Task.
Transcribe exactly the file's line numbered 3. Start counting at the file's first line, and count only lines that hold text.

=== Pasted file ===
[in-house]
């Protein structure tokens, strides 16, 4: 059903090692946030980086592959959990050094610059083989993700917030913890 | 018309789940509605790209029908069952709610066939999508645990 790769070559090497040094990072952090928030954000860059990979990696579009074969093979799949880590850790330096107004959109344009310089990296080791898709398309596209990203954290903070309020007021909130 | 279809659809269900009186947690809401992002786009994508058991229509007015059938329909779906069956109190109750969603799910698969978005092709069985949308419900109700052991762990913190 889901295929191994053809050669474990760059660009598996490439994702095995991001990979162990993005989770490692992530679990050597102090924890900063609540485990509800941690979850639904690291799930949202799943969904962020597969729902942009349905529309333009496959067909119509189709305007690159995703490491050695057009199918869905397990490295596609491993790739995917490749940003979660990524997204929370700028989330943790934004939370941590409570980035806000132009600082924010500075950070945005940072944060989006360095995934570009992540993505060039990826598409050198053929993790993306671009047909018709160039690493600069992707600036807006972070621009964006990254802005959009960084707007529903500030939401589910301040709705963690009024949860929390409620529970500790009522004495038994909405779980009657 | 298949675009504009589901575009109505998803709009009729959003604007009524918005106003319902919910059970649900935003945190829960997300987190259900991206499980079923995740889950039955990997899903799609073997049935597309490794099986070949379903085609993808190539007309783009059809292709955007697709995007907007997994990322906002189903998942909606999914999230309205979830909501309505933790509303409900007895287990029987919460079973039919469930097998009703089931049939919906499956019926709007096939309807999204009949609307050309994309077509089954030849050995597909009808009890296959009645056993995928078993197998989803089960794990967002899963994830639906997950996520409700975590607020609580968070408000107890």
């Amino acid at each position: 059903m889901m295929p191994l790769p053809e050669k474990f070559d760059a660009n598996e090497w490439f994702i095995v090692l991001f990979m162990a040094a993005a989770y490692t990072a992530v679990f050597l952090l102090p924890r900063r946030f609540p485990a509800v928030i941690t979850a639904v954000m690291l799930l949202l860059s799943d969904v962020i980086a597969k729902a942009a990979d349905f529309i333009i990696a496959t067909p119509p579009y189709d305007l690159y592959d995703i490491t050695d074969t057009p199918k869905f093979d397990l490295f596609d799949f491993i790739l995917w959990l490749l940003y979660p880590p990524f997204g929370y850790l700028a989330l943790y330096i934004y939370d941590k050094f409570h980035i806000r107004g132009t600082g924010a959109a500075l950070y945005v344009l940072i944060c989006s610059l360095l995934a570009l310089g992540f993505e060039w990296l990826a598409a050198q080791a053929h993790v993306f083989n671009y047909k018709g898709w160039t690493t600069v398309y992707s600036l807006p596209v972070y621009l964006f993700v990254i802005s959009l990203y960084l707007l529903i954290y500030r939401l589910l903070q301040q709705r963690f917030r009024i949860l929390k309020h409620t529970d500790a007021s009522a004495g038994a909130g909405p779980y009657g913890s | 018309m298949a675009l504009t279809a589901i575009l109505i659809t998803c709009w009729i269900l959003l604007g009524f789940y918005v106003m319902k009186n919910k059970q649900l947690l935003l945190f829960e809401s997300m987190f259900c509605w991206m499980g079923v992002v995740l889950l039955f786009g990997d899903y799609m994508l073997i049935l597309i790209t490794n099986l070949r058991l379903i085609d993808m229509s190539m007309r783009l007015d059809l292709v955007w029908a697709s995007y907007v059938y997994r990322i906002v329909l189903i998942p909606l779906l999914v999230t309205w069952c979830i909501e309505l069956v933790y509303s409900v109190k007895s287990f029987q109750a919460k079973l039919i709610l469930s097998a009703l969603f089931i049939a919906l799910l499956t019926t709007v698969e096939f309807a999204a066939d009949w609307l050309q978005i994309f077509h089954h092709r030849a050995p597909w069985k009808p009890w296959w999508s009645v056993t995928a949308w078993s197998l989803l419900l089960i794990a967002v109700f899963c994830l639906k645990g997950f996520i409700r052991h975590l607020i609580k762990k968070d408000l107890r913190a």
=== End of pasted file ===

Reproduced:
């Amino acid at each position: 059903m889901m295929p191994l790769p053809e050669k474990f070559d760059a660009n598996e090497w490439f994702i095995v090692l991001f990979m162990a040094a993005a989770y490692t990072a992530v679990f050597l952090l102090p924890r900063r946030f609540p485990a509800v928030i941690t979850a639904v954000m690291l799930l949202l860059s799943d969904v962020i980086a597969k729902a942009a990979d349905f529309i333009i990696a496959t067909p119509p579009y189709d305007l690159y592959d995703i490491t050695d074969t057009p199918k869905f093979d397990l490295f596609d799949f491993i790739l995917w959990l490749l940003y979660p880590p990524f997204g929370y850790l700028a989330l943790y330096i934004y939370d941590k050094f409570h980035i806000r107004g132009t600082g924010a959109a500075l950070y945005v344009l940072i944060c989006s610059l360095l995934a570009l310089g992540f993505e060039w990296l990826a598409a050198q080791a053929h993790v993306f083989n671009y047909k018709g898709w160039t690493t600069v398309y992707s600036l807006p596209v972070y621009l964006f993700v990254i802005s959009l990203y960084l707007l529903i954290y500030r939401l589910l903070q301040q709705r963690f917030r009024i949860l929390k309020h409620t529970d500790a007021s009522a004495g038994a909130g909405p779980y009657g913890s | 018309m298949a675009l504009t279809a589901i575009l109505i659809t998803c709009w009729i269900l959003l604007g009524f789940y918005v106003m319902k009186n919910k059970q649900l947690l935003l945190f829960e809401s997300m987190f259900c509605w991206m499980g079923v992002v995740l889950l039955f786009g990997d899903y799609m994508l073997i049935l597309i790209t490794n099986l070949r058991l379903i085609d993808m229509s190539m007309r783009l007015d059809l292709v955007w029908a697709s995007y907007v059938y997994r990322i906002v329909l189903i998942p909606l779906l999914v999230t309205w069952c979830i909501e309505l069956v933790y509303s409900v109190k007895s287990f029987q109750a919460k079973l039919i709610l469930s097998a009703l969603f089931i049939a919906l799910l499956t019926t709007v698969e096939f309807a999204a066939d009949w609307l050309q978005i994309f077509h089954h092709r030849a050995p597909w069985k009808p009890w296959w999508s009645v056993t995928a949308w078993s197998l989803l419900l089960i794990a967002v109700f899963c994830l639906k645990g997950f996520i409700r052991h975590l607020i609580k762990k968070d408000l107890r913190a």